The Translator Relay: Alyson Waters

February 20, 2015

The Translator Relay: Alyson Waters

By //">Rachel Morgenstern-Clarren


Our “Translator Relay” series features a new interview each month. This month’s translator will choose the next interviewee, adding a different, sixth question. For December’s installment, Michael Emmerich passed the baton to Alyson Waters, a French translator whose authors include:  Vassilis Alexakis, Daniel Arasse, René Belletto, Emmanuel Bove, Eric Chevillard, Albert Cossery, and Yasmina Khadra.  Her translation of Chevillard’s Prehistoric Times won the Florence Gould-French American Foundation Translation Prize for 2012.  Alyson has received an NEA Translation Fellowship, a PEN Translation Fund Grant, and residencies from the Centre national du livre, the Villa Gillet (Lyon, France), and the Banff International Literary Translation Centre.  She teaches literary translation at NYU and Columbia and has been the editor of Yale French Studies for twenty years.  

What is your connection to the language(s) you translate from and/or the place(s) where the books you translate are written?

I translate from French into English.  I first went to France when I was 18 to study, and since then have gone back almost every year, and, in recent years, twice a year.  I also lived and worked in Martinique for a year.  But several of the books I have translated have been written by writers who are not French but who have chosen French as their literary means of expression:  Albert Cossery from Egypt, Vassilis Alexakis from Greece, Reda Bensmaia and Yasmina Khadra from Algeria, Tzvetan Todorov from Bulgaria.  I have always loved to be connected to all these different places and languages through French.  Of course, my deep, true, and abiding love is the English language, and attempting to render a writer’s voice in English is an extremely satisfying process.

Can you give us an example of an “untranslateable” word or phrase, and tell us how you brought it into English?

I’ve always found that one of the most difficult things to translate is humor, not only wordplay, which is often more than difficult, but also cultural references that don’t “translate” easily, or at all, and that play such a huge part in the humor of all cultures, and especially in French humor.  I’m thinking, for example, of Boby Lapointe’s “La faute d’orthographe” (which, by the way, I just reread for this interview, and if it were a live interview rather than one via e-mail, you would have seen me get up to get my asthma inhaler, I laughed so hard) which is full of wordplay, but also mocks the notion of how important spelling is for the French.   For your French readers, here it is.

I’ve never attempted to translate that!  Otherwise, I find those little words in French really hard, ones like “or” which can mean absolutely nothing besides a speaker’s or writer’s pause, but it can also mean “however,” or “so” or “now” or “thus” and so much more, or less.

Do you have any translating rituals?

My best work is done first thing in the morning, so I try as often as I can not to let other work get in the way before I’ve put in a couple of hours at least.  But with everything else I have on my plate, that’s not always easy.  Otherwise, no, no rituals really.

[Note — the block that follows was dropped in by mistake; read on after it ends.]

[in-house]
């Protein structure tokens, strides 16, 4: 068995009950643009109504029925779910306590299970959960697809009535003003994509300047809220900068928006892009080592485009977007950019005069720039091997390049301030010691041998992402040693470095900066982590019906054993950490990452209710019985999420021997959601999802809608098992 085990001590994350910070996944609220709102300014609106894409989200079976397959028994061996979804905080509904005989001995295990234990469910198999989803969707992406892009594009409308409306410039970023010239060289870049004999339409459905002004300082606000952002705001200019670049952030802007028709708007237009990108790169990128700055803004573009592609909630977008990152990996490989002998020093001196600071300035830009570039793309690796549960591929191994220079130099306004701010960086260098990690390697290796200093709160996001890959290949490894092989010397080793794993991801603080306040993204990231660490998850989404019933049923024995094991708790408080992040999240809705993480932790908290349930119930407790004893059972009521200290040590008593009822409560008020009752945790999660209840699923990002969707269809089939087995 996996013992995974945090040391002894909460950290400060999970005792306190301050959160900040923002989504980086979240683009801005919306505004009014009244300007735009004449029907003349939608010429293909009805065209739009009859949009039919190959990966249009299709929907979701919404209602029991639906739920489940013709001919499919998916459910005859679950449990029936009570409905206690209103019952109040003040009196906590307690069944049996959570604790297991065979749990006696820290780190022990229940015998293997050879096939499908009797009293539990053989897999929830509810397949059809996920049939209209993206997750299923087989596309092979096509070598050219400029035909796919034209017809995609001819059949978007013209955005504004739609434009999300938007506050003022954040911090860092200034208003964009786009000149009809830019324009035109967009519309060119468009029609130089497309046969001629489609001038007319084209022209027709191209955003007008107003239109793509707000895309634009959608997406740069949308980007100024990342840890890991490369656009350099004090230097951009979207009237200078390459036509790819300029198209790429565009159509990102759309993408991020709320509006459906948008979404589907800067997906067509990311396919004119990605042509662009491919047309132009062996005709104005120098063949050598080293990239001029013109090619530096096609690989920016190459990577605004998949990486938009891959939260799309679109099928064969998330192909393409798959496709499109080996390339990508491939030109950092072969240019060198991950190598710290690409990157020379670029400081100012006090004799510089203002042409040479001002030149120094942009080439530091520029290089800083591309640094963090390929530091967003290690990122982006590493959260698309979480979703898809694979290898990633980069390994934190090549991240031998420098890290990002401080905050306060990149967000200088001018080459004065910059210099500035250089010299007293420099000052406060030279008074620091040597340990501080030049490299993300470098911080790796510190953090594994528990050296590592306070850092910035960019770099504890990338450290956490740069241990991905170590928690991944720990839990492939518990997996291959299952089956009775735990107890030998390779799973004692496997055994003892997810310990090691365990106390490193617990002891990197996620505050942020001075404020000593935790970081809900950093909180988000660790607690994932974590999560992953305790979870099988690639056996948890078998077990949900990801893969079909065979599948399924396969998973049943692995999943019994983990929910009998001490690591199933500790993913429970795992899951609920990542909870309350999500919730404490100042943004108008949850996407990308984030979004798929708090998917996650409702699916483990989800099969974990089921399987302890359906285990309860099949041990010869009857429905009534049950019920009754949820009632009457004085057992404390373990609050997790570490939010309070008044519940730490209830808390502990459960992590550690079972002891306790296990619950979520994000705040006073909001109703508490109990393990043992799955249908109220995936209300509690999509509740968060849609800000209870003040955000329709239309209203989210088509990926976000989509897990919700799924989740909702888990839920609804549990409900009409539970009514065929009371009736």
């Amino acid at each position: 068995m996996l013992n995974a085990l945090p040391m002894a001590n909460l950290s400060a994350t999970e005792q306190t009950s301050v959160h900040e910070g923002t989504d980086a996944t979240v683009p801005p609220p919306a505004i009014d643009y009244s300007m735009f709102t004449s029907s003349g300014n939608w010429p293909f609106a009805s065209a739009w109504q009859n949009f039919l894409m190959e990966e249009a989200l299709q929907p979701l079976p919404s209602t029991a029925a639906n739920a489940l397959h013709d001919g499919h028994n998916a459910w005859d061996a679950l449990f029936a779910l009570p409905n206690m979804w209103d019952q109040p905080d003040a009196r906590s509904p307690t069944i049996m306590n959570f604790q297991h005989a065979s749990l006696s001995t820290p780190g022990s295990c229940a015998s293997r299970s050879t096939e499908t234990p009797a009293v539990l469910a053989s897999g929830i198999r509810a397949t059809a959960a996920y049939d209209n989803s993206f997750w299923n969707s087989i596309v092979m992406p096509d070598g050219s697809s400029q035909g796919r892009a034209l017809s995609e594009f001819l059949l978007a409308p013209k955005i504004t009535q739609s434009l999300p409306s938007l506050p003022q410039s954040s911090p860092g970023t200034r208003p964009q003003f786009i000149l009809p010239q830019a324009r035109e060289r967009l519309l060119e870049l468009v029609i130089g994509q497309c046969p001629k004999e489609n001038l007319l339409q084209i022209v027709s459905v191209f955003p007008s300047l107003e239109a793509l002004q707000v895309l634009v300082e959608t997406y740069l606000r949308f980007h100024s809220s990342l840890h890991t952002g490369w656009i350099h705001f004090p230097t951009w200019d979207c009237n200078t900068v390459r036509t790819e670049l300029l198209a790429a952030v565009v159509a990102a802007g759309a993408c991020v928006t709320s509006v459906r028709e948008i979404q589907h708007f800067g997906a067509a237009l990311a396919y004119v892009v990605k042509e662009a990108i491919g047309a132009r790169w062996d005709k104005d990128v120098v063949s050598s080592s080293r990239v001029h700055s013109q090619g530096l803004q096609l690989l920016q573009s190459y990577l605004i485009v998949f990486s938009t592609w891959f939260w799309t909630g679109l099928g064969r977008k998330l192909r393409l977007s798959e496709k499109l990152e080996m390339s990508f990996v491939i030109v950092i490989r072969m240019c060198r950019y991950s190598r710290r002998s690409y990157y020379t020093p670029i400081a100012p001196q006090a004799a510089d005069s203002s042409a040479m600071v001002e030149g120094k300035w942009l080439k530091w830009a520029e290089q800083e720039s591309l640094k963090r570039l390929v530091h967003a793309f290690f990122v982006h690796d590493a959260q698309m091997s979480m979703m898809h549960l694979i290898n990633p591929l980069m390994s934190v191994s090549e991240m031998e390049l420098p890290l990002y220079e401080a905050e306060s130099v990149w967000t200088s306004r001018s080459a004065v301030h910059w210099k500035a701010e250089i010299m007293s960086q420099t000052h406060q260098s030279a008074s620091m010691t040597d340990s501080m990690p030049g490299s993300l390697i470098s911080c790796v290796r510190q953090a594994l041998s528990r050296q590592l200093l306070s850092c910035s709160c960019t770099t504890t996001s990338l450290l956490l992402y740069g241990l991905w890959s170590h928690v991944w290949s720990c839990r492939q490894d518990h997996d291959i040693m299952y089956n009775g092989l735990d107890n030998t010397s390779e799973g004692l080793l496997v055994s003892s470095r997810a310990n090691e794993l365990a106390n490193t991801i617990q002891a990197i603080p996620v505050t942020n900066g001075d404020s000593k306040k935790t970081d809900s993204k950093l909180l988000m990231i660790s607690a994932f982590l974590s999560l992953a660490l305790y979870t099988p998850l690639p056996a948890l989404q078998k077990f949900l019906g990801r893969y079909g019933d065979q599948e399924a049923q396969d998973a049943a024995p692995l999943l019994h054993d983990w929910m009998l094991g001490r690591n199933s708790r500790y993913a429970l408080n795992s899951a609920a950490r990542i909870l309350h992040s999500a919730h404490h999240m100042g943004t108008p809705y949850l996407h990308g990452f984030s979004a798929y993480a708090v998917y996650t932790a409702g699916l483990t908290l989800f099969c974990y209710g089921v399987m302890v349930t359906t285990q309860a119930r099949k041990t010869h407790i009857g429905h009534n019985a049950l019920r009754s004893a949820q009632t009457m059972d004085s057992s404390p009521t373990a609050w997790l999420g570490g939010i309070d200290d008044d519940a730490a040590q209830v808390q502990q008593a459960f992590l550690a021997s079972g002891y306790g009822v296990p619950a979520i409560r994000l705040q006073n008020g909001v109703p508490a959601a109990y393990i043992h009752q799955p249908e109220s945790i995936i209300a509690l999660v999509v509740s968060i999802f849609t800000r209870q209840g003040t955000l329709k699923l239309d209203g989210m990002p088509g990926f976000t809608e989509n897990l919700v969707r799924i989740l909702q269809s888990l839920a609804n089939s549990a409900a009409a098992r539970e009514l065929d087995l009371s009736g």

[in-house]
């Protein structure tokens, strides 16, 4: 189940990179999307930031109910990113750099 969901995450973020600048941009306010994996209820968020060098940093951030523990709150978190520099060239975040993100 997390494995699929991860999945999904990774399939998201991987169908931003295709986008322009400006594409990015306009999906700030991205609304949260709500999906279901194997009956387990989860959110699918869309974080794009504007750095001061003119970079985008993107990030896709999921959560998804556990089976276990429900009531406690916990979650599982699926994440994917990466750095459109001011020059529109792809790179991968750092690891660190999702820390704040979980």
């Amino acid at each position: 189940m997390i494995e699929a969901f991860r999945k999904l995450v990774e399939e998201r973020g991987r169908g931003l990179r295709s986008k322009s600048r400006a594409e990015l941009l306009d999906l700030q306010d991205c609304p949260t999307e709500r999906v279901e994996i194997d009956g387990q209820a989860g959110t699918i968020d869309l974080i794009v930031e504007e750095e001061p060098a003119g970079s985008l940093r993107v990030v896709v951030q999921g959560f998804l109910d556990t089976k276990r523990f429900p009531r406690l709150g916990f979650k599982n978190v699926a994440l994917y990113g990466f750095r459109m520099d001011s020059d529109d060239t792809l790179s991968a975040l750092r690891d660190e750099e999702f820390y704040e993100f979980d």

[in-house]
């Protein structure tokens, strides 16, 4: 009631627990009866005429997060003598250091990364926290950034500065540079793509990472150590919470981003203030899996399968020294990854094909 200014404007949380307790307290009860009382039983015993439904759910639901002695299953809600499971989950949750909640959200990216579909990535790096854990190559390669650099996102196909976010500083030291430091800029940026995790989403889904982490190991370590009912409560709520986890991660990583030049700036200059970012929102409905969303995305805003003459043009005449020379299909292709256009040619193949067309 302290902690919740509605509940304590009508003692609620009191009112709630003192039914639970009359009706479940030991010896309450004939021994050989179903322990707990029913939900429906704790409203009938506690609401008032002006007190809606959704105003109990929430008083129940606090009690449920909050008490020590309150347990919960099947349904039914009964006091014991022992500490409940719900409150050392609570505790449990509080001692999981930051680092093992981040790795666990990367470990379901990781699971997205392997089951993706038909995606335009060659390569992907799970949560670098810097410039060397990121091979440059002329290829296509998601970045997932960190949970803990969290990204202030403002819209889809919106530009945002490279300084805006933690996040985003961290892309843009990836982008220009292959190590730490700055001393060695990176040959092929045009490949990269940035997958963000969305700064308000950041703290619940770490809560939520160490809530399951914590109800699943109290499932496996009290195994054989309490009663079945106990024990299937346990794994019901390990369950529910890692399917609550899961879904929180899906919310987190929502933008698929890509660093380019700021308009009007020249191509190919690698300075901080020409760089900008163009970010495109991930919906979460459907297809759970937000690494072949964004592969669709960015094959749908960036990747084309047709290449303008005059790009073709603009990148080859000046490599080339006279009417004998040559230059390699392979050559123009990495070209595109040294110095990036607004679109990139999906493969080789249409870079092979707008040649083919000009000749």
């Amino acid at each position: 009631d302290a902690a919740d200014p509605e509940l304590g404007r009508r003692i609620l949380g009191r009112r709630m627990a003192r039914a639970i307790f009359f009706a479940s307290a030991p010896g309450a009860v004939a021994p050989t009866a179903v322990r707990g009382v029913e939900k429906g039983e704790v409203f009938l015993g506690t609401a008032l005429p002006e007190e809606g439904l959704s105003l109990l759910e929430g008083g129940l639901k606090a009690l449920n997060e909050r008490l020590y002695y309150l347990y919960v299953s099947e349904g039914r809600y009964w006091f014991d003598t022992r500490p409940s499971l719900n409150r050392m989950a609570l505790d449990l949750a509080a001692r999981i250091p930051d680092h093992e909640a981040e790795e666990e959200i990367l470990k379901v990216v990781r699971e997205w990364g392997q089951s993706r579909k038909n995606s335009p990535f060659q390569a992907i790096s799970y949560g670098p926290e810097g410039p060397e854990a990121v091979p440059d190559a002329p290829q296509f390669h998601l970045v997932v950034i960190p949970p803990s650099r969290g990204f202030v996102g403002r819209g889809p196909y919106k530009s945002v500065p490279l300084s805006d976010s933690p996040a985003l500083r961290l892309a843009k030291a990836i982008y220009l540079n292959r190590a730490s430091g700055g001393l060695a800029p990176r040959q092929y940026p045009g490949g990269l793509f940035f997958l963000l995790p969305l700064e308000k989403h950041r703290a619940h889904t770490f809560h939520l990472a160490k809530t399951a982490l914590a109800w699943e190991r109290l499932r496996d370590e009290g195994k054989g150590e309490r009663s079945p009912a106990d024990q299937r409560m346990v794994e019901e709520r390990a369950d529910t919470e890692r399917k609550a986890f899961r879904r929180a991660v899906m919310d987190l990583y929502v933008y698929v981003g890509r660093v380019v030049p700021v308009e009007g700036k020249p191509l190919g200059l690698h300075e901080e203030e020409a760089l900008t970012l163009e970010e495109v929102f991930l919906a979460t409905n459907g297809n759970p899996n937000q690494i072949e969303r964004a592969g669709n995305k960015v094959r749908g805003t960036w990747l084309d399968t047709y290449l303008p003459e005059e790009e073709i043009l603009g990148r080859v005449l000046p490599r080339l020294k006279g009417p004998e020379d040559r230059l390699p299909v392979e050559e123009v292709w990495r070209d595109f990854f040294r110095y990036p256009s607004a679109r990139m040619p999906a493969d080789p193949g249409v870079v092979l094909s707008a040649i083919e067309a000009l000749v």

Do you have a metaphor you use to explain the translation process and the role of the translator in bringing a piece from one language into another?

The metaphor I always use I actually stole from David Markson: “Once, somebody asked Robert Schumann to explain the meaning of a certain piece of music he had just played on the piano. What Robert Schumann did was sit back down at the piano and play the piece of music again.”

That’s what translating is for me.  I don’t need to explain the meaning of a work, I just need to sit back down and play it again, in English.

Tell us about a current, or future, translation project that you’re excited about.

I have two projects that I’m excited about right now, one near completion and one just begun.  The first is by the wonderful writer Pierre Autin-Grenier, who is virtually unknown outside of a small circle in France.  I have just about finished translating the first volume of a trilogy of prose poems/vignettes/fragments of his.  It’s called Je ne suis pas un heros (I am not a hero) and will be published in English by Red Dust next year.  Autin-Grenier’s writing is so syntactically odd, and such a blend of the literary and the cliche, it is a real challenge to put into English, and I can’t wait to get his work out to English speakers.  Excerpts can be seen here.

The second project is a book by Jean Giono, Un roi sans divertissement, for New York Review Books.  Giono is difficult for lots of reasons, and he’s an author I’m just starting to get to know well.

Michael Emmerich’s question: What is the best thing about being a translator?

Oh, the fame and money, for sure!!!!  People following me down the street to ask for autographs, the Rolls I just bought thanks to my last contract, my penthouse apartment overlooking the Hudson, that kind of thing.

No, really, the joy of working at home in my pajamas surrounded by dictionaries, the friends I have made in the publishing and translating and writing world, and the intimate way of getting to know the work of a writer I admire through the labor of love that is translation.

Published Feb 20, 2015   Copyright 2015 Rachel Morgenstern-Clarren

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